What I’ve been reading lately: the new and the notable.

What I’ve been reading lately: the new and the notable.

Welcome to Quick Lit, where we share short and sweet reviews of what we’ve been reading lately.

This month my reading was heavily influenced by these 8 books recommended by readers with great taste. This month I also read several books I’ve been looking forward to for a long, long time, and took another stab at a book I abandoned this spring.

Series: December Quick Lit
Coming Clean: A Story of Faith

Coming Clean: A Story of Faith

Author:
This was one of my favorite nonfiction books of the year. A new release shouldn't be priced this low, so snatch it up while it lasts. More info →
Goodbye Stranger

Goodbye Stranger

Author:
I'm a big fan of Newbery winner Rebecca Stead, and the reviews on her new novel are fantastic. I was underwhelmed by the composite structure and thought the ensemble cast only worked so well, but my biggest regret has nothing to do with Stead's writing. This was the first time I handed one of her novels off to my kids (in this case, my 10-year-old) without reading it first, and boy was I sorry. The three interwoven plots tackle the Sturm and Drang of adolescence, and my daughter wasn't ready to read about cyberbullying or sexting. Not bad, but nowhere close to When You Reach Me, and definitely for middle school and older. More info →
The Listening Life

The Listening Life

Author:
I loved Adam's previous book Introverts in the Church, so I've been looking forward to this for a long time. I very much enjoyed (and at times felt painfully convicted by) this book, which explores: what listening really is (it's probably not what you think), why it's worth doing, and why it's so terribly important in a culture that never stops talking. Relatable and wise. More info →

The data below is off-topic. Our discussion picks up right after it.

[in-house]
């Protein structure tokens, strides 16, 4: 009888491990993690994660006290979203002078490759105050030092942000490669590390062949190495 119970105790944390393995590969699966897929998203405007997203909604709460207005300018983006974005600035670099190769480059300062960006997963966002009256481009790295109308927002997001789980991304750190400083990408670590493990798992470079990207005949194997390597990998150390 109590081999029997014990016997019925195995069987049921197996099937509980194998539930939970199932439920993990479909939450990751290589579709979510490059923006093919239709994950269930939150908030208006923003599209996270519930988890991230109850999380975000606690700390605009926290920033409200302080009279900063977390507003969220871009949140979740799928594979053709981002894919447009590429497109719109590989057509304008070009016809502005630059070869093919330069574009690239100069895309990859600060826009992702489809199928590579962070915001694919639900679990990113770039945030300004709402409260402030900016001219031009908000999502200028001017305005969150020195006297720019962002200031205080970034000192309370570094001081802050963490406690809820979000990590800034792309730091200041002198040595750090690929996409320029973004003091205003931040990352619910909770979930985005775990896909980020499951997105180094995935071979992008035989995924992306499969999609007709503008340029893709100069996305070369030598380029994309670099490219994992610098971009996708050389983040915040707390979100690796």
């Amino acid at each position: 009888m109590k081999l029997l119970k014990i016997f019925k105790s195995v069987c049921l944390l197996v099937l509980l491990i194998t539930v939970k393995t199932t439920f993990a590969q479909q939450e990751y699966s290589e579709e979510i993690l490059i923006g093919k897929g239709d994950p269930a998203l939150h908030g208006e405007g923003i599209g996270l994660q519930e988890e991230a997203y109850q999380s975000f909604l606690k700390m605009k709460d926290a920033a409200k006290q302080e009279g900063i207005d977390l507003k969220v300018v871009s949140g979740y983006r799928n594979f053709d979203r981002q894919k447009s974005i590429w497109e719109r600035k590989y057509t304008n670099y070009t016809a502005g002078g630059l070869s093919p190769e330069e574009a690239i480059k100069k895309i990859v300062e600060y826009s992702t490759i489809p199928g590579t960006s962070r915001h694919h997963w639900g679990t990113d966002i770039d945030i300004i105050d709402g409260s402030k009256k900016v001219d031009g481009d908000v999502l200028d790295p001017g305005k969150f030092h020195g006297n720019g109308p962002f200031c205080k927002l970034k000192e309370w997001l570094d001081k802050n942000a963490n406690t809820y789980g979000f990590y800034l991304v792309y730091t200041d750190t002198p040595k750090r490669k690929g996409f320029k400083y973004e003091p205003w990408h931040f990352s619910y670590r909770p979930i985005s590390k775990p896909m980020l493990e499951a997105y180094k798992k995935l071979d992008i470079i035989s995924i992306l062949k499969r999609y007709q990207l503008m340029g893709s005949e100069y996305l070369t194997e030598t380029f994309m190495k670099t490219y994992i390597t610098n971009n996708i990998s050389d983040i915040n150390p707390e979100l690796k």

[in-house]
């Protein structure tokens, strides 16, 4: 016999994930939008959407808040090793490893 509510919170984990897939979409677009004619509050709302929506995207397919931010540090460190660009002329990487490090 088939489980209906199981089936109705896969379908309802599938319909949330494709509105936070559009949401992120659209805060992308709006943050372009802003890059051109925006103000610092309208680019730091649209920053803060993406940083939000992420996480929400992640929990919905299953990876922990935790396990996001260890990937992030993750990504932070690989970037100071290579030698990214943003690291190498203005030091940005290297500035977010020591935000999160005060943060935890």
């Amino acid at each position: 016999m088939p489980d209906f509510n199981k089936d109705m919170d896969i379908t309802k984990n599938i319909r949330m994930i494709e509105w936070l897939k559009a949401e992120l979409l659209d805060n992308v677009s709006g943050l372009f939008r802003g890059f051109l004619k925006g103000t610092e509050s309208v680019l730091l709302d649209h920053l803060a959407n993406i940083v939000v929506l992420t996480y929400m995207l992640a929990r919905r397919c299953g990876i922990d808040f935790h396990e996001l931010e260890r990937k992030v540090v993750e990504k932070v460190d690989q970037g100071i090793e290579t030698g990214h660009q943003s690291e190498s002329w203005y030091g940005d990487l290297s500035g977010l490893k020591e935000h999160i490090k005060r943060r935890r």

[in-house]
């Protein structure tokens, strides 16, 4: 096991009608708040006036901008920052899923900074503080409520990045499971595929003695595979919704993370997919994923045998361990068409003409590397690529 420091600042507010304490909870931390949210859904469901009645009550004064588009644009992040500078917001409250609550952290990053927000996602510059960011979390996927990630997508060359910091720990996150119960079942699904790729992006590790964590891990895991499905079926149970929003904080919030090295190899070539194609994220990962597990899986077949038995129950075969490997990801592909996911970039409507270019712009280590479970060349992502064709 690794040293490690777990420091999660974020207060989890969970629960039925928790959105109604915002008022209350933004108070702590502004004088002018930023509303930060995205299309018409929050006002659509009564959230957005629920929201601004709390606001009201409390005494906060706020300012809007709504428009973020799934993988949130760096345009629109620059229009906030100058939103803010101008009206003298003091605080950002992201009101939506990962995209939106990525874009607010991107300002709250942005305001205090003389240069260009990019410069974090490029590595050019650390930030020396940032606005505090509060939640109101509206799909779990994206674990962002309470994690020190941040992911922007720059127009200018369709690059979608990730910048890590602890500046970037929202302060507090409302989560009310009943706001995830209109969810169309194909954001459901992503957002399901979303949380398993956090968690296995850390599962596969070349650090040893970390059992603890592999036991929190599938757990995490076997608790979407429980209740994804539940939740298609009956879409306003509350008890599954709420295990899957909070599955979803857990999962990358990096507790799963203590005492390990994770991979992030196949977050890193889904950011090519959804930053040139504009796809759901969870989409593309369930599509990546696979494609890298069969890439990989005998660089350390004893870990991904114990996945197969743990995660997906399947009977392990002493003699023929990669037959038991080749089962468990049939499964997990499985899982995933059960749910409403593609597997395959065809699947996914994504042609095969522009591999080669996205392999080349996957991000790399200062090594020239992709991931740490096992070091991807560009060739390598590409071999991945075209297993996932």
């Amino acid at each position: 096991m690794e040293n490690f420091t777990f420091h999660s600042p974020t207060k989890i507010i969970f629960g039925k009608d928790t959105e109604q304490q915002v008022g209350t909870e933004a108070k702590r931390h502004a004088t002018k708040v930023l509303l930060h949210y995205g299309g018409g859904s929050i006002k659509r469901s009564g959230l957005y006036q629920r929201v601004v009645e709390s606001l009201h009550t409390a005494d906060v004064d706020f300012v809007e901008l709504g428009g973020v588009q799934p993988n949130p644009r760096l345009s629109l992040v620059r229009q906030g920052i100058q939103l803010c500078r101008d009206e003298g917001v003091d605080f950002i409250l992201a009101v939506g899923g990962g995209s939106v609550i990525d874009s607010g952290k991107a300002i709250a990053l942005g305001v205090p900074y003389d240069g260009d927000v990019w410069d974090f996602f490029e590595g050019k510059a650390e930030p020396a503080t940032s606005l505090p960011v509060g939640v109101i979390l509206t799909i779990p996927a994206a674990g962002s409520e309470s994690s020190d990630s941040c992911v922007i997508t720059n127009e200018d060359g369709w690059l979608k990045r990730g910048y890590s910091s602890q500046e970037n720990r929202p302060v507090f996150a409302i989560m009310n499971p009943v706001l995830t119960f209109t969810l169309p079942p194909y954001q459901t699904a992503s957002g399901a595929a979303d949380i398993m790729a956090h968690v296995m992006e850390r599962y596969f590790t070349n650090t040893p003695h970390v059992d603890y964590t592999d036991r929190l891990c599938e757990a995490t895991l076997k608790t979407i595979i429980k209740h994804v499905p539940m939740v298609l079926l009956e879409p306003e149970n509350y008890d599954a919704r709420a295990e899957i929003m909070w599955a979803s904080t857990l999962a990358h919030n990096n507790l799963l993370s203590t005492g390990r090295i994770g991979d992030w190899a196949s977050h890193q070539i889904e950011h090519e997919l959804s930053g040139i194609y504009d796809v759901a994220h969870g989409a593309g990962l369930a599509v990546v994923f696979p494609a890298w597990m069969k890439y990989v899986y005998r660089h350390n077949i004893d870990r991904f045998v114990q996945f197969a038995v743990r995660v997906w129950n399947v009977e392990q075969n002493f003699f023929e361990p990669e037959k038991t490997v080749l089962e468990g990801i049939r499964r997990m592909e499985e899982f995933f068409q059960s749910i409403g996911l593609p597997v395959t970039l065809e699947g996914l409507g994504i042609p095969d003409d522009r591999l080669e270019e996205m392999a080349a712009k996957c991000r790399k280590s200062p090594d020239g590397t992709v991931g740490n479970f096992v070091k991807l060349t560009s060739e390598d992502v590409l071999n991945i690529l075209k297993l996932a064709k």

Essays of E. B. White

Essays of E. B. White

Author:
I used to love personal essays, but it's been a while since I've cozied up with a good collection. I'm so glad I took Katie Gibson's advice and dug into this collection. In this eclectic collection he covers writing, farming, city life, puppy love, and politics, and more. My favorite essays are "Here Is New York" and "Will Strunk." The first needs no explanation; the second pays tribute to the author of The Elements of Style. More info →
A Man Called Ove

A Man Called Ove

Author:
I gave the hardback version of this debut novel a try back in the spring and abandoned it halfway through. But in October this was one of the 8 books recommended by readers with great taste. Marybeth Whalen specifically recommended the audio, so I downloaded it and started again, from the beginning. This time it hooked me. The narrators' accents—especially for Ove—are fantastic. I laughed and cried and couldn't stop listening. But do yourself a favor: don't even think about finishing this novel in a public place, and think about removing your mascara first. More info →

What have YOU been reading lately?

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56 comments

  1. Vanessa says:

    Just finished A man called Ove and can’t say I liked it. I didn’t like the character himself, as he seemed emotionally abusive by withholding all love and smiles. I know he had his troubles, everyone does, but his unkindness spread in waves around him. I also thought it read more like a screen play than a book. Backman was able to draw some laughs and tears, but otherwise the book was flat to me.

    • Anne says:

      Did you read it on paper or do the audio book? (I abandoned the hardcover but a friend convinced me to give the audio a try, and I enjoyed that version so much more.)

      • Vanessa says:

        Paper. I suppose that a good narrator could make a difference to a book. When Cherry Jones narrates the Little House on the Prairie series, there is more poetry in it.

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